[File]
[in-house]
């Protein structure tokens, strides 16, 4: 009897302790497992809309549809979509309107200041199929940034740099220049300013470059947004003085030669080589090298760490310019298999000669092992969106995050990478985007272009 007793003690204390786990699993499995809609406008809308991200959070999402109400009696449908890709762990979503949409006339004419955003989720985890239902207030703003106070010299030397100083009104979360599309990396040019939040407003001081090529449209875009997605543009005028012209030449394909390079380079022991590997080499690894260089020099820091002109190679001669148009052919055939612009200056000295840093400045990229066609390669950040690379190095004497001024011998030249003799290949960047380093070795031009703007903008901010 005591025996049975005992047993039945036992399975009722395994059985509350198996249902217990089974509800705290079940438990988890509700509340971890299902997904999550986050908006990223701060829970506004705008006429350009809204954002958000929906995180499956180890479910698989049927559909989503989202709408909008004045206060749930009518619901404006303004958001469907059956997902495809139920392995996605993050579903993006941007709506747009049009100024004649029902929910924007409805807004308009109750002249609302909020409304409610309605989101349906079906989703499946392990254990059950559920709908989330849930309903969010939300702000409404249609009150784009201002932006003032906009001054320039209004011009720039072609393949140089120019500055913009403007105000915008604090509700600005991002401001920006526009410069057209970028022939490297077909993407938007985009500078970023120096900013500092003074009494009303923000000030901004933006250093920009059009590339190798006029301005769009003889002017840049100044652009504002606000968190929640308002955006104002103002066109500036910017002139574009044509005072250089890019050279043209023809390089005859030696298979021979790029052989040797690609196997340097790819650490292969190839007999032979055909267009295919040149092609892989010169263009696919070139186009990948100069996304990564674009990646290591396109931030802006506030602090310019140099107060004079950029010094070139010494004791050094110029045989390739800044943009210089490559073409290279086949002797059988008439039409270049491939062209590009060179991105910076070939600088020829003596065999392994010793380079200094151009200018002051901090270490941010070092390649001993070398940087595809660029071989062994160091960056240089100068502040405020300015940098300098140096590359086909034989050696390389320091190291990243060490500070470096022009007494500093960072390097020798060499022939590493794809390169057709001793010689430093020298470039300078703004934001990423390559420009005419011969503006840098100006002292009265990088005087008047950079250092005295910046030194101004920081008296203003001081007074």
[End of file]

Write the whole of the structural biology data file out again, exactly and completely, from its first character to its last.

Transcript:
[in-house]
């Protein structure tokens, strides 16, 4: 009897302790497992809309549809979509309107200041199929940034740099220049300013470059947004003085030669080589090298760490310019298999000669092992969106995050990478985007272009 007793003690204390786990699993499995809609406008809308991200959070999402109400009696449908890709762990979503949409006339004419955003989720985890239902207030703003106070010299030397100083009104979360599309990396040019939040407003001081090529449209875009997605543009005028012209030449394909390079380079022991590997080499690894260089020099820091002109190679001669148009052919055939612009200056000295840093400045990229066609390669950040690379190095004497001024011998030249003799290949960047380093070795031009703007903008901010 005591025996049975005992047993039945036992399975009722395994059985509350198996249902217990089974509800705290079940438990988890509700509340971890299902997904999550986050908006990223701060829970506004705008006429350009809204954002958000929906995180499956180890479910698989049927559909989503989202709408909008004045206060749930009518619901404006303004958001469907059956997902495809139920392995996605993050579903993006941007709506747009049009100024004649029902929910924007409805807004308009109750002249609302909020409304409610309605989101349906079906989703499946392990254990059950559920709908989330849930309903969010939300702000409404249609009150784009201002932006003032906009001054320039209004011009720039072609393949140089120019500055913009403007105000915008604090509700600005991002401001920006526009410069057209970028022939490297077909993407938007985009500078970023120096900013500092003074009494009303923000000030901004933006250093920009059009590339190798006029301005769009003889002017840049100044652009504002606000968190929640308002955006104002103002066109500036910017002139574009044509005072250089890019050279043209023809390089005859030696298979021979790029052989040797690609196997340097790819650490292969190839007999032979055909267009295919040149092609892989010169263009696919070139186009990948100069996304990564674009990646290591396109931030802006506030602090310019140099107060004079950029010094070139010494004791050094110029045989390739800044943009210089490559073409290279086949002797059988008439039409270049491939062209590009060179991105910076070939600088020829003596065999392994010793380079200094151009200018002051901090270490941010070092390649001993070398940087595809660029071989062994160091960056240089100068502040405020300015940098300098140096590359086909034989050696390389320091190291990243060490500070470096022009007494500093960072390097020798060499022939590493794809390169057709001793010689430093020298470039300078703004934001990423390559420009005419011969503006840098100006002292009265990088005087008047950079250092005295910046030194101004920081008296203003001081007074």